Next, 'real' is what we may call a trouser-word. It is usually thought, and I dare say usually rightly thought, that what one might call the affirmative use of a term is basic--that, to understand 'x,' we need to know what it is to be x, or to be an x, and that knowing this apprises us of what it is not to be x, not to be an x. But with 'real' (as we briefly noted earlier) it is the negative use that wears the trousers.
Edward Snowden's real "crime" is that he demonstrated how knowledge can be used to empower people, to get them to think as critically engaged citizens rather than assume that knowledge and education are merely about the learning of skills - a reductive concept that substitutes training for education and reinforces the flight from reason and the goose-stepping reflexes of an authoritarian mindset.
Geometry, which should only obey Physics, when united with it sometimes commands it. If it happens that the question which we wish to examine is too complicated for all the elements to be able to enter into the analytical comparison we wish to make, we separate the more inconvenient [elements], we substitute others for them, less troublesome but also less real, and we are surprised to arrive, notwithstanding a painful labour, only at a result contradicted by nature; as if after having disguised it, cut it short or altered it, a purely mechanical combination could give it back to us.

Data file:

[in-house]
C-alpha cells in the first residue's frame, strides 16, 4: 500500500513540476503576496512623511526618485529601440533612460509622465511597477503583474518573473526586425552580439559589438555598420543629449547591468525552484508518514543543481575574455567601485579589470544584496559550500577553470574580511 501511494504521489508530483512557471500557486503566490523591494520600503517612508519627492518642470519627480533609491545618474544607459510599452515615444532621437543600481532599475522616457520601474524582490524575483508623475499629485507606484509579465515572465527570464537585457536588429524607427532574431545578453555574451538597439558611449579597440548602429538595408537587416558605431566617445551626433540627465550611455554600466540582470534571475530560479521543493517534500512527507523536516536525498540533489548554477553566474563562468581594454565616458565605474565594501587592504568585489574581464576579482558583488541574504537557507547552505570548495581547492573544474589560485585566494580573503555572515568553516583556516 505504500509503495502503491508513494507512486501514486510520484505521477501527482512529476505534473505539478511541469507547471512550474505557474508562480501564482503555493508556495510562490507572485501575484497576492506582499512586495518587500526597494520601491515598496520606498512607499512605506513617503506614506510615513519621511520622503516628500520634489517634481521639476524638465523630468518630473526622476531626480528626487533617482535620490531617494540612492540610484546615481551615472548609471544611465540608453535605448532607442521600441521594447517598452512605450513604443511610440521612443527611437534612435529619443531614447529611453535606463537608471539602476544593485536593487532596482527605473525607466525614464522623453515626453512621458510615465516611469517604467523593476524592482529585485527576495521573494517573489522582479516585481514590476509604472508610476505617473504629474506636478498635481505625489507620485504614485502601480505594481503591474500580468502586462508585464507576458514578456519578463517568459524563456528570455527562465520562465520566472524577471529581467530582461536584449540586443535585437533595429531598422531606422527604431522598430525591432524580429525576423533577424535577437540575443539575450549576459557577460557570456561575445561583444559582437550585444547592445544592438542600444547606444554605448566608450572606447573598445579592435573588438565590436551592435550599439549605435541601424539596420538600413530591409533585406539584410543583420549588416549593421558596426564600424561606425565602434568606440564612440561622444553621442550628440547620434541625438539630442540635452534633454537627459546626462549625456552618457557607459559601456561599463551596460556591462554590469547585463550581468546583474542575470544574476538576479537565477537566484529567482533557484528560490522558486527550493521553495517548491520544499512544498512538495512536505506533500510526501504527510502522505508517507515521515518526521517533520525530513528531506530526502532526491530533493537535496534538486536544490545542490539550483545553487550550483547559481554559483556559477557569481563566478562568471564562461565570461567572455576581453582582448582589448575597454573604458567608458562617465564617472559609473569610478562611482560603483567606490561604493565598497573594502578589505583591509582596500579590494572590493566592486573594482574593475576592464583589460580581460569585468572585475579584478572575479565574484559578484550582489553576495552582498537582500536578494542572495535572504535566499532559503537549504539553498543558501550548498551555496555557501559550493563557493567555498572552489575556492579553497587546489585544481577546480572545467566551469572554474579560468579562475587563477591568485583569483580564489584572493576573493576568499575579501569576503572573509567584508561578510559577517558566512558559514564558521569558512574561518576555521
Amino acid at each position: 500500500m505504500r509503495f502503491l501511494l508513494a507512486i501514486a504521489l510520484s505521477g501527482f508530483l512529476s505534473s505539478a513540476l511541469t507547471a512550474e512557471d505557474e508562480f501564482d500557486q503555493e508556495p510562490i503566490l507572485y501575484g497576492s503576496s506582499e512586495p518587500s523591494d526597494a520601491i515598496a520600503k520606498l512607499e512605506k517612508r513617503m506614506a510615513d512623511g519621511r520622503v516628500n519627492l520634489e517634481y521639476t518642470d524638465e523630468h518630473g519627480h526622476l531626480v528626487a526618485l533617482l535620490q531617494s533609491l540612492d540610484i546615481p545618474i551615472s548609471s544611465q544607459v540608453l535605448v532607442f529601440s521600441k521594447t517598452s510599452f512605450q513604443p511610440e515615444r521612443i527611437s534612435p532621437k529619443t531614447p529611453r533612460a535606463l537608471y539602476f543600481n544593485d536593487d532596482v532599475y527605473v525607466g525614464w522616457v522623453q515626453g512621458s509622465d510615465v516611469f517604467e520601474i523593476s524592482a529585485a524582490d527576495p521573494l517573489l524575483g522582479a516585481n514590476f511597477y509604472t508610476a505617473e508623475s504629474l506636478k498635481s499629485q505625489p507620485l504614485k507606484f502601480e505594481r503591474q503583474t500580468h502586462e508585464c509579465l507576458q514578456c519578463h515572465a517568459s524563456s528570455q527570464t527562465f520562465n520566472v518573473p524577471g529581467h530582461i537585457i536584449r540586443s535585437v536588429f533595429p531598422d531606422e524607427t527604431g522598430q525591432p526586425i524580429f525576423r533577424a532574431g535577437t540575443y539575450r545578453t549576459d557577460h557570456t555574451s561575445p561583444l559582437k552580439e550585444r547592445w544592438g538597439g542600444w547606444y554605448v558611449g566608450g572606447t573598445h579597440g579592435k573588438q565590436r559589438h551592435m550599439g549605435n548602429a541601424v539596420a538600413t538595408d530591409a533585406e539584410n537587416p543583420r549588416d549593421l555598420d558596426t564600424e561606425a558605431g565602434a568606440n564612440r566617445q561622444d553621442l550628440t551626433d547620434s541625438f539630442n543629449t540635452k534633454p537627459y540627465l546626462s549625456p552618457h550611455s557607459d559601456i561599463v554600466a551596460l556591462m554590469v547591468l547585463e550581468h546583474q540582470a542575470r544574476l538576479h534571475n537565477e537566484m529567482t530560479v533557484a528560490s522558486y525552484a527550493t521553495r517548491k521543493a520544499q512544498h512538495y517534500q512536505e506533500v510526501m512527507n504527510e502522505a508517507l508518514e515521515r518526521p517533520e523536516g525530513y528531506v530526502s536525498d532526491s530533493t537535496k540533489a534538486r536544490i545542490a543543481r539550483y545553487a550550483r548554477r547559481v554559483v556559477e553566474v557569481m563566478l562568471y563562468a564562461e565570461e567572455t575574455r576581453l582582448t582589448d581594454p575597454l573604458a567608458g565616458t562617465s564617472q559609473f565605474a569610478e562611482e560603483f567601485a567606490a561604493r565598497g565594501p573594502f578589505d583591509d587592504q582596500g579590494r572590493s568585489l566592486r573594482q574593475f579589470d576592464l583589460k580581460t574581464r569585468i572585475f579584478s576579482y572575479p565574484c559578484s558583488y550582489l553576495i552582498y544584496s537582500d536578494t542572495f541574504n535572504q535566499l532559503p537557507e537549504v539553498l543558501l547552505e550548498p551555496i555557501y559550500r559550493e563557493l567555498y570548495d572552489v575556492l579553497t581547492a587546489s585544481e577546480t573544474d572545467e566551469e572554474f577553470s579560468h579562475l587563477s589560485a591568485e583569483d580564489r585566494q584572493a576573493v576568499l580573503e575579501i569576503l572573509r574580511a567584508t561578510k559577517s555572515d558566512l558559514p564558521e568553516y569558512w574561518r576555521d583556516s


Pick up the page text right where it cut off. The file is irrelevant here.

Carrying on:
Theology is like a map. Merely learning and thinking about the Christian doctrines, if you stop there, is less real and less exciting than the sort of thing my friend got in the desert. Doctrines are not God: they are only a kind of map. But that map is based on the experience of hundreds of people who really were in touch with God--experiences compared with which many thrills of pious feelings you and I are likely to get on our own are very elementary and very confused. And secondly, if you want to get any further you must use the map.
It's pretty awesome to see people dressed up in period clothing and running around on horses and in carriages and all that kind of thing. Part of the fun of making a period film is just that playfulness. It's just like make believe when you're a child except you get to do it for a real job.